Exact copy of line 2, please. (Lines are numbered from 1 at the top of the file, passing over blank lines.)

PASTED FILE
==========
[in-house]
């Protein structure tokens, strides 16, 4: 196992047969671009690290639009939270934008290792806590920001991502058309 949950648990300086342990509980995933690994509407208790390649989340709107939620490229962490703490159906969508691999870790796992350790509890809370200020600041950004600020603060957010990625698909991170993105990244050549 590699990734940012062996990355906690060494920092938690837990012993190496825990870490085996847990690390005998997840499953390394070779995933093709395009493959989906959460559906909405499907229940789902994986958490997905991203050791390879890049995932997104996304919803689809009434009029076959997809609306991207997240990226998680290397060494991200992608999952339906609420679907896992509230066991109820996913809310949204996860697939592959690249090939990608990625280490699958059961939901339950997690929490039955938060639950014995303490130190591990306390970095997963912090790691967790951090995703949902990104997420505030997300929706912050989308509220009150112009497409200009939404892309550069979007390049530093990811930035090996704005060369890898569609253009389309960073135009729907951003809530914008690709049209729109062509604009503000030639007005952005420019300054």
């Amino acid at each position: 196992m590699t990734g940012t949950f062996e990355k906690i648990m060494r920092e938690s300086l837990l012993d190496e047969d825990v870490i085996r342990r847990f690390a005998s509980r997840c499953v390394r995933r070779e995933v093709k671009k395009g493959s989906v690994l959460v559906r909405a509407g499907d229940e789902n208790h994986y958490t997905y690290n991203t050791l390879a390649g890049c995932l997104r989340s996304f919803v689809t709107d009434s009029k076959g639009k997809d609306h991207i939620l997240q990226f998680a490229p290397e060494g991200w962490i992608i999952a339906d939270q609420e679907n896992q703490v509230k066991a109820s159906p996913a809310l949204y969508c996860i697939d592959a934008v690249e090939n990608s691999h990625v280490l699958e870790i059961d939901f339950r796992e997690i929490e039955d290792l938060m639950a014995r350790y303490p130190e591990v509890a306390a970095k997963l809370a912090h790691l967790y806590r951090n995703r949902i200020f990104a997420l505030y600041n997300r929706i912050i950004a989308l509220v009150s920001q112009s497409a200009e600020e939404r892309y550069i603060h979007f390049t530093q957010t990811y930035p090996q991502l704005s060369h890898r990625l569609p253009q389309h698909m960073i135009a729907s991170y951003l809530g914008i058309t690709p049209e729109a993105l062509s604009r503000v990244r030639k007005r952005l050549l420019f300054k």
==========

């Protein structure tokens, strides 16, 4: 196992047969671009690290639009939270934008290792806590920001991502058309 949950648990300086342990509980995933690994509407208790390649989340709107939620490229962490703490159906969508691999870790796992350790509890809370200020600041950004600020603060957010990625698909991170993105990244050549 590699990734940012062996990355906690060494920092938690837990012993190496825990870490085996847990690390005998997840499953390394070779995933093709395009493959989906959460559906909405499907229940789902994986958490997905991203050791390879890049995932997104996304919803689809009434009029076959997809609306991207997240990226998680290397060494991200992608999952339906609420679907896992509230066991109820996913809310949204996860697939592959690249090939990608990625280490699958059961939901339950997690929490039955938060639950014995303490130190591990306390970095997963912090790691967790951090995703949902990104997420505030997300929706912050989308509220009150112009497409200009939404892309550069979007390049530093990811930035090996704005060369890898569609253009389309960073135009729907951003809530914008690709049209729109062509604009503000030639007005952005420019300054």